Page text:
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Novelist Helped Shape Several Generations
MOVIEGUIDE® has long noted that the mass media creates the culture that influences children and teenagers.
If you still doubt this claim, consider the case of the late J.D. Salinger, the famous author of the controversial but influential youth novel THE CATCHER IN THE RYE, who recently passed away.
It was Salinger’s anti-hero Holden Caulfield in that 1951 book, along with Elvis Presley’s persona and James Dean’s troubled character in REBEL WITHOUT A CAUSE, “who best dramatized the emergence of a defiant youth identity in 1950s America,” writes Arts Correspondent Ben Hoyle of Times Online in England.
Salinger’s book also popularized the term “to screw up” and the insult of being a “phony,” a mendacious, hypocritical person who isn’t true to himself.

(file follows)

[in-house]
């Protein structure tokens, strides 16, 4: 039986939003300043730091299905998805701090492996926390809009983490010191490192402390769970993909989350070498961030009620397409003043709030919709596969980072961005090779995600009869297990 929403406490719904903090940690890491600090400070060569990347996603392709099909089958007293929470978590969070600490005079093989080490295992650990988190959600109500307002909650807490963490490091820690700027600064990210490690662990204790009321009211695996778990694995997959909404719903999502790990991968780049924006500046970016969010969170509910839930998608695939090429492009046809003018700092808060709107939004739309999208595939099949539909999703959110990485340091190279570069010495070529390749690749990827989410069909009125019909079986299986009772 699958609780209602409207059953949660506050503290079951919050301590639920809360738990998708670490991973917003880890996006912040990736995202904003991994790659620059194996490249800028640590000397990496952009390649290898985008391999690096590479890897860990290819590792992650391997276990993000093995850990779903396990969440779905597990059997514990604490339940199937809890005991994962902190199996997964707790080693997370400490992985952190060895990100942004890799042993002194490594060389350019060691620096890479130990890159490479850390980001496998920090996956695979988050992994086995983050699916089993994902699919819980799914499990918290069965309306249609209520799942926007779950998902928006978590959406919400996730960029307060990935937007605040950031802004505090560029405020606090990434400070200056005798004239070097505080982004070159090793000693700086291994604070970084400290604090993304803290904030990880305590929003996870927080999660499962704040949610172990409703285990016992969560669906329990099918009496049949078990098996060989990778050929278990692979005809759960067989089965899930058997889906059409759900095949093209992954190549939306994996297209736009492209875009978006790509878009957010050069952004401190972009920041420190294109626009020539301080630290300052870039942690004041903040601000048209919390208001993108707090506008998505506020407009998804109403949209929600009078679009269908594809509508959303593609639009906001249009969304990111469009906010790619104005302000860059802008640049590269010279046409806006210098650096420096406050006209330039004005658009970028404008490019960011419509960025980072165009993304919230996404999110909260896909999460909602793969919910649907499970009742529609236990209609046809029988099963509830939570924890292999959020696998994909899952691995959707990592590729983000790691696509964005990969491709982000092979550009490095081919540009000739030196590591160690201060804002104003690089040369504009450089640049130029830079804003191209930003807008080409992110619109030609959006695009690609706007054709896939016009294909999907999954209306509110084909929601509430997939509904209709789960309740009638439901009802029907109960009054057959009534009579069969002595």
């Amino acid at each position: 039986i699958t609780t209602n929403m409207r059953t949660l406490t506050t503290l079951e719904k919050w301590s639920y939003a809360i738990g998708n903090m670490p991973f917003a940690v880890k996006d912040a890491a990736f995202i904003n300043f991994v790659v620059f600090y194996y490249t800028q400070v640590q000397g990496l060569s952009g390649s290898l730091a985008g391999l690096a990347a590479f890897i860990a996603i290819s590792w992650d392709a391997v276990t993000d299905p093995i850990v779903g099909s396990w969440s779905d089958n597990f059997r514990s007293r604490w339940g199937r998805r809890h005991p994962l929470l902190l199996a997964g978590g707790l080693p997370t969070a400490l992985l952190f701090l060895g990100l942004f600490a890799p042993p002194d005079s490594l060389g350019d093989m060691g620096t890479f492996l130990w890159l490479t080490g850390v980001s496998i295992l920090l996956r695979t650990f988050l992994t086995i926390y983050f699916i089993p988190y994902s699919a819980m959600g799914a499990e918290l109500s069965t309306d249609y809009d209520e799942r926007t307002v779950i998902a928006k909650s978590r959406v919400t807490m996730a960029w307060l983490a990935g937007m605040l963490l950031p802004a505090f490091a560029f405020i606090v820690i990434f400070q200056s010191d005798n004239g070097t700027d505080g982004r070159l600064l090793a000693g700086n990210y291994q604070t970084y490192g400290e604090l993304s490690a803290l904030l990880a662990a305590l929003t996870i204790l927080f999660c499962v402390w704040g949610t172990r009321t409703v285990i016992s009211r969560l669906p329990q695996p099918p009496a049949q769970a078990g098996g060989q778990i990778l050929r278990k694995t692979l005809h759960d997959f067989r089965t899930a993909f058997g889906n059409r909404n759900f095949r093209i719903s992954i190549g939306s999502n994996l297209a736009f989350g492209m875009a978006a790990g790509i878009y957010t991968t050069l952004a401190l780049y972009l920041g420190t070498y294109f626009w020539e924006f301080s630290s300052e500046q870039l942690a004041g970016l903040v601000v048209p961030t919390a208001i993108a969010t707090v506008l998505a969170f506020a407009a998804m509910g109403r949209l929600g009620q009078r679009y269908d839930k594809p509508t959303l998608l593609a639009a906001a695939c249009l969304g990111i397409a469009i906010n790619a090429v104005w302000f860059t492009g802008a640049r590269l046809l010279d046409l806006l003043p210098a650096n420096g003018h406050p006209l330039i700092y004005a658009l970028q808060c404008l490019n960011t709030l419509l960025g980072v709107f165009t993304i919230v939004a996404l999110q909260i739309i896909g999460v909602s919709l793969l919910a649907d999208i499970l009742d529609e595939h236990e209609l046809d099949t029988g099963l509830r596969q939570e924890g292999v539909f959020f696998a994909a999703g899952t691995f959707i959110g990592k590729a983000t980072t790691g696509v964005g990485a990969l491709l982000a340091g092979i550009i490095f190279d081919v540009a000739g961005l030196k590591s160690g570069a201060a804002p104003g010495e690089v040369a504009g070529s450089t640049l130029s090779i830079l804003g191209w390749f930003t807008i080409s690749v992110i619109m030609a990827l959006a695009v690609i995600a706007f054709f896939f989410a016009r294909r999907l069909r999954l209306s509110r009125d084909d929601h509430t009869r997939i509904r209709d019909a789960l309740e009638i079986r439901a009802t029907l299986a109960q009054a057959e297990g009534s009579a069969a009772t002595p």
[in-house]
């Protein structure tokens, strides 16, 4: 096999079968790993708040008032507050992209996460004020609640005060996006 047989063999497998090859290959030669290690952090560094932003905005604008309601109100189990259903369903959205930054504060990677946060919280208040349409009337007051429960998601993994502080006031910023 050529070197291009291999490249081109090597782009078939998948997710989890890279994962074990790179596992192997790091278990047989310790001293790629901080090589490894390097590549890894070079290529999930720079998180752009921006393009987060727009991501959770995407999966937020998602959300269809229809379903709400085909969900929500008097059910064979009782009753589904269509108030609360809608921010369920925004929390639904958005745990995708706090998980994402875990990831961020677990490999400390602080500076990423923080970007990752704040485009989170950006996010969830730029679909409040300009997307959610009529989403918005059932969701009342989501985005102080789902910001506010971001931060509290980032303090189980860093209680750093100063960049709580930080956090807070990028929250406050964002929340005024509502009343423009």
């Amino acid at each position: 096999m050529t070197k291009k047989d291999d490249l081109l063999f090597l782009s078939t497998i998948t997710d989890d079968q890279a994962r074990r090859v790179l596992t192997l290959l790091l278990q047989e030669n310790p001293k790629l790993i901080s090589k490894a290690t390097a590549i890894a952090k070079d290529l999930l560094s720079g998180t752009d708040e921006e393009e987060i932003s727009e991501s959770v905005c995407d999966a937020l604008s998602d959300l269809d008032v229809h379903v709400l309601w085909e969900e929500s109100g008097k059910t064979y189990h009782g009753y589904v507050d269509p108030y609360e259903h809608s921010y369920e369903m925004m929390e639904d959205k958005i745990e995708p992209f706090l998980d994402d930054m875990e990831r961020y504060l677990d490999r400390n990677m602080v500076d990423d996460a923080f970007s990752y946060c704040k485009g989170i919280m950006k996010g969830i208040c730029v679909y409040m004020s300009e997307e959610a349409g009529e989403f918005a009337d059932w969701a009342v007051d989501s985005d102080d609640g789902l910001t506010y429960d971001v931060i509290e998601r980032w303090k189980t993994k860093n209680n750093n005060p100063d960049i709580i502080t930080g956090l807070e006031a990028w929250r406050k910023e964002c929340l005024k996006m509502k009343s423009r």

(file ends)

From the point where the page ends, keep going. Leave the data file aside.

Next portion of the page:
Eventually, the youth culture blossomed into the Neo-Marxist radical politics of the 1960s, which eventually took over the Democratic Party at the party’s 1972 convention in Miami. Then, on Dec. 9, 1980, a young madman named Mark David Chapman was inspired, in his own twisted mind, to assassinate Beatles singer John Lennon, because, Chapman decided, Lennon had become one of the “phonies” that Chapman’s fictional hero, Holden Caulfield, liked to hate and insult.
Echoes of Holden Caulfield can still be seen in today’s popular culture, Hoyle writes, from Bart Simpson to punk music, from bands like Guns N’ Roses and Green Day to the movies of Wes Anderson (RUSHMORE and BOTTLE ROCKET).
The mass media clearly affects the social and psychological development of children. Even the most innocuous movie or television program has a myriad effect.
- Sources: Ben Hoyle, Times Online, 01/28/10, and MOVIEGUIDE®.